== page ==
Growth hormone mitigates against lethal irradiation and enhances hematologic and immune recovery in mice and nonhuman primates.


Medications that can mitigate against radiation injury are limited. In this study, we investigated the ability of recombinant human growth hormone (rhGH) to mitigate against radiation injury in mice and nonhuman primates. BALB/c mice were irradiated with 7.5 Gy and treated post-irradiation with rhGH intravenously at a once daily dose of 20 microg/dose for 35 days. rhGH protected 17 out of 28 mice (60.7%) from lethal irradiation while only 3 out of 28 mice (10.7%) survived in the saline control group. A shorter course of 5 days of rhGH post-irradiation produced similar results. Compared with the saline control group, treatment with rhGH on irradiated BALB/c mice significantly accelerated overall hematopoietic recovery. Specifically, the recovery of total white cells, CD4 and CD8 T cell subsets, B cells, NK cells and especially platelets post radiation exposure were significantly accelerated in the rhGH-treated mice. Moreover, treatment with rhGH increased the frequency of hematopoietic stem/progenitor cells as measured by flow cytometry and colony forming unit assays in bone marrow harvested at day 14 after irradiation, suggesting the effects of rhGH are at the hematopoietic stem/progenitor level. rhGH mediated the hematopoietic effects primarily through their niches. Similar data with rhGH were also observed following 2 Gy sublethal irradiation of nonhuman primates. Our data demonstrate that rhGH promotes hematopoietic engraftment and immune recovery post the exposure of ionizing radiation and mitigates against the mortality from lethal irradiation even when administered after exposure.





Published Version (Please cite this version)


Publication Info

Chen, Benny J, Divino Deoliveira, Ivan Spasojevic, Gregory D Sempowski, Chen Jiang, Kouros Owzar, Xiaojuan Wang, Diane Gesty-Palmer, et al. (2010). Growth hormone mitigates against lethal irradiation and enhances hematologic and immune recovery in mice and nonhuman primates. PLoS One, 5(6). p. e11056. 10.1371/journal.pone.0011056 Retrieved from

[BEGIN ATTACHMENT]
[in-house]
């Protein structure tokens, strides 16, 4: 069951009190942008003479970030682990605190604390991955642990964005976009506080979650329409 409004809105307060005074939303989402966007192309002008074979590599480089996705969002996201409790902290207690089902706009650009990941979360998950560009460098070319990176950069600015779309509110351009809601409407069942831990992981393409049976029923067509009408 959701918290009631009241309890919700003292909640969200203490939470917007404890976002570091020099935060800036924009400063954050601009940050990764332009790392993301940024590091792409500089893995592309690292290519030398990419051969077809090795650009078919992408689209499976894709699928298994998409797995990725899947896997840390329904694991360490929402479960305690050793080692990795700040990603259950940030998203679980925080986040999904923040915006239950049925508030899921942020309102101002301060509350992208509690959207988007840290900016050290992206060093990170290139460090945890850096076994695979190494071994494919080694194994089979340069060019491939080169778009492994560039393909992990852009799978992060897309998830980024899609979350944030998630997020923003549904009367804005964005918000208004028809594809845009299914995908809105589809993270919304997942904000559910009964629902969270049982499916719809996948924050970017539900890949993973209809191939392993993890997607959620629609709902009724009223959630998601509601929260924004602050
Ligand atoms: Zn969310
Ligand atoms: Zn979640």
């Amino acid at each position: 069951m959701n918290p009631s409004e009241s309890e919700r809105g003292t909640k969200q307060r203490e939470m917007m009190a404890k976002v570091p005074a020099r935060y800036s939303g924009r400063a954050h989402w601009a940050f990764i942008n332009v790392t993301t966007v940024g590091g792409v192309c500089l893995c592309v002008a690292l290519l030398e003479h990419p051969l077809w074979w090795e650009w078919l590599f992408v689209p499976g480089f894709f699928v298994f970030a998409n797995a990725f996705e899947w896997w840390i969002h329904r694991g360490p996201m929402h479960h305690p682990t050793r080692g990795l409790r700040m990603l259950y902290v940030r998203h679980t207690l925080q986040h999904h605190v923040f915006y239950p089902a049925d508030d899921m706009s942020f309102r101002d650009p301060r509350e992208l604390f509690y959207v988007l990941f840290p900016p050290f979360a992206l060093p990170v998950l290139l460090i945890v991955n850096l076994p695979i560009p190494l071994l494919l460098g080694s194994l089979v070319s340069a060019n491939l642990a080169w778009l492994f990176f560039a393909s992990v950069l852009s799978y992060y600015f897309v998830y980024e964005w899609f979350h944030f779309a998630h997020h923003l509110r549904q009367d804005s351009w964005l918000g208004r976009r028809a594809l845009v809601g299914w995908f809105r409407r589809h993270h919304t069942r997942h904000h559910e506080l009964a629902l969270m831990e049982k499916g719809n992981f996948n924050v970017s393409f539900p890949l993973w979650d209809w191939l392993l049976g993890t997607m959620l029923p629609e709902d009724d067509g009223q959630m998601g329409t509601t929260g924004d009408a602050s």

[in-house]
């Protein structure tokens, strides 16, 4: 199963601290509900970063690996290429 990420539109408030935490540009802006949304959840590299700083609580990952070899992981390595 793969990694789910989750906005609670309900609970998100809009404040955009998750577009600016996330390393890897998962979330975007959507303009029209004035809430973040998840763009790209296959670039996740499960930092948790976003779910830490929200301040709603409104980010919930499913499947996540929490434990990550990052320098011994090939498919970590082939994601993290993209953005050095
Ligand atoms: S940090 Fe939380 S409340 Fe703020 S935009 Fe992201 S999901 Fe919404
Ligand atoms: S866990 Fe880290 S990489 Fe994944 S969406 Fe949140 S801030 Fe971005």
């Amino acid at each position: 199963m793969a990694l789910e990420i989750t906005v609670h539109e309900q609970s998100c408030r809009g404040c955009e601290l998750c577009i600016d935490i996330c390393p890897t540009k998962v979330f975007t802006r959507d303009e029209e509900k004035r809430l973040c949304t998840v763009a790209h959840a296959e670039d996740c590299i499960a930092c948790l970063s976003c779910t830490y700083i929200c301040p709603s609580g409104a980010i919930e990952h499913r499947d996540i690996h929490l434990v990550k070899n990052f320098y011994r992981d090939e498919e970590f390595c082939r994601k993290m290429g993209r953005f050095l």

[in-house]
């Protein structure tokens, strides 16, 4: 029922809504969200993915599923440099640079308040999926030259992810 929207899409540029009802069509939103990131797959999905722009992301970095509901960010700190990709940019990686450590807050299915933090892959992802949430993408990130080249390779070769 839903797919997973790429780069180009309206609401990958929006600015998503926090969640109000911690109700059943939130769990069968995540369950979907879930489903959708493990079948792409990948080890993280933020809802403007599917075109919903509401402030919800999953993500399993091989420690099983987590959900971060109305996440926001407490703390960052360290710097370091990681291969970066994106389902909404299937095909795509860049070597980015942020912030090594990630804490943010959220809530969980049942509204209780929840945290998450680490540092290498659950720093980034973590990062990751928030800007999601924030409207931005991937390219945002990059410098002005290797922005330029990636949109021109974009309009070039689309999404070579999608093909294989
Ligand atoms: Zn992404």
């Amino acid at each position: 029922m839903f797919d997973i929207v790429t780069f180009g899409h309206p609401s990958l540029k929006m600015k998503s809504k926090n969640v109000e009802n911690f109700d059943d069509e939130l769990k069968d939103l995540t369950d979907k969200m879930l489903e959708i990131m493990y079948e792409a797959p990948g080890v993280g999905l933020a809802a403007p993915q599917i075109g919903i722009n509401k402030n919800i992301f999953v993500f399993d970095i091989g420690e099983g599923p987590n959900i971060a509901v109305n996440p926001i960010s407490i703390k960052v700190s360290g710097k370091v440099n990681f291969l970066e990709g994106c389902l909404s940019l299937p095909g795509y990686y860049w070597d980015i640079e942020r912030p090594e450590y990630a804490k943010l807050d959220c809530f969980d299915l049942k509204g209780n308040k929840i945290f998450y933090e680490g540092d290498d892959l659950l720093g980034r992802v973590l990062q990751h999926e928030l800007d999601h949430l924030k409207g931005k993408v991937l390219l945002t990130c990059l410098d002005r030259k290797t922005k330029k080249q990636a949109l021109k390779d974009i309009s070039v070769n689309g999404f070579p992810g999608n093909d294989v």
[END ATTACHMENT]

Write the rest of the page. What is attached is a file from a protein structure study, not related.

This is constructed from limited available data and may be imprecise. To cite this article, please review & use the official citation provided by the journal.



Jun Chen

Professor of Medicine

Ivan Spasojevic

Associate Professor in Medicine

Kouros Owzar

Professor of Biostatistics & Bioinformatics

cancer pharmacogenomics
drug induced neuropathy, neutropenia and hypertension
statistical genetics
statistical methods for high-dimensional data
survival analysis
statistical computing


Diane Gesty-Palmer

Adjunct Assistant Professor in the Department of Medicine

Dr. Gesty-Palmer is an Assistant Professor in the Department of Medicine and Division of Endocrinology and Metabolism. Her laboratory principally examines G protein-coupled receptor signaling mechanisms in bone metabolism with emphasis on parathyroid hormone (PTH) receptor biased agonism. These studies explore novel mechanisms of PTH receptor signaling and the contributions of β-arrestin to modulate bone formation and bone resorption. Her work has recently shown that β-arrestin, classically thought to turn off G protein signaling, activates a distinct G protein-independent signaling mechanism to stimulate bone formation. Examination of β-arrestin mediated signaling events may provide novel therapeutic targets for the treatment of metabolic bone diseases such as osteoporosis. Dr. Gesty-Palmer is the recipient of a BIRCWH Scholar Award for Interdisciplinary Research in Women’s Health in 2006 and an Arthritis Foundation Investigator Award in 2007.


Nelson Jen An Chao

Donald D. and Elizabeth G. Cooke Cancer Distinguished Research Professor

My research interests are in two broad areas, clinical hematopoietic stem cell and cord blood transplantation and in the laboratory studies related to graft vs. host disease and immune reconstitution. On the clinical side we are currently conducting approximately 50 different clinical protocols ranging from preparatory regimens, supportive care studies and disease specific protocols. Most of these clinical studies are centered around studies of the sources of stem cells and the methods to improve the long term outcome. There are exploratory protocols for novel therapies such as dendritic cell therapy for several malignancies, antiangiogenesis therapy, graft engineering to prevent graft-versus-host disease and antigen specific T cells or non specific NK cells to prevent relapse. Moreover a strong focus of the program is to develop cord-blood transplantation for adult patients with hematologic malignancies. The laboratory studies center on understanding the immunological events that occur with graft-vs-host disease and methods to prevent this disease. The current efforts focus on understanding murine reconstitution following transplantation, use of a peptide polymer to block MHC class II recognition of minor histocompatibility antigens, use of T cell engineering to prevent graft-versus-host disease at the same time preserving a graft-versus-malignancy effect.

For more information see

Unless otherwise indicated, scholarly articles published by Duke faculty members are made available here with a CC-BY-NC (Creative Commons Attribution Non-Commercial) license, as enabled by the Duke Open Access Policy. If you wish to use the materials in ways not already permitted under CC-BY-NC, please consult the copyright owner. Other materials are made available here through the author’s grant of a non-exclusive license to make their work openly accessible.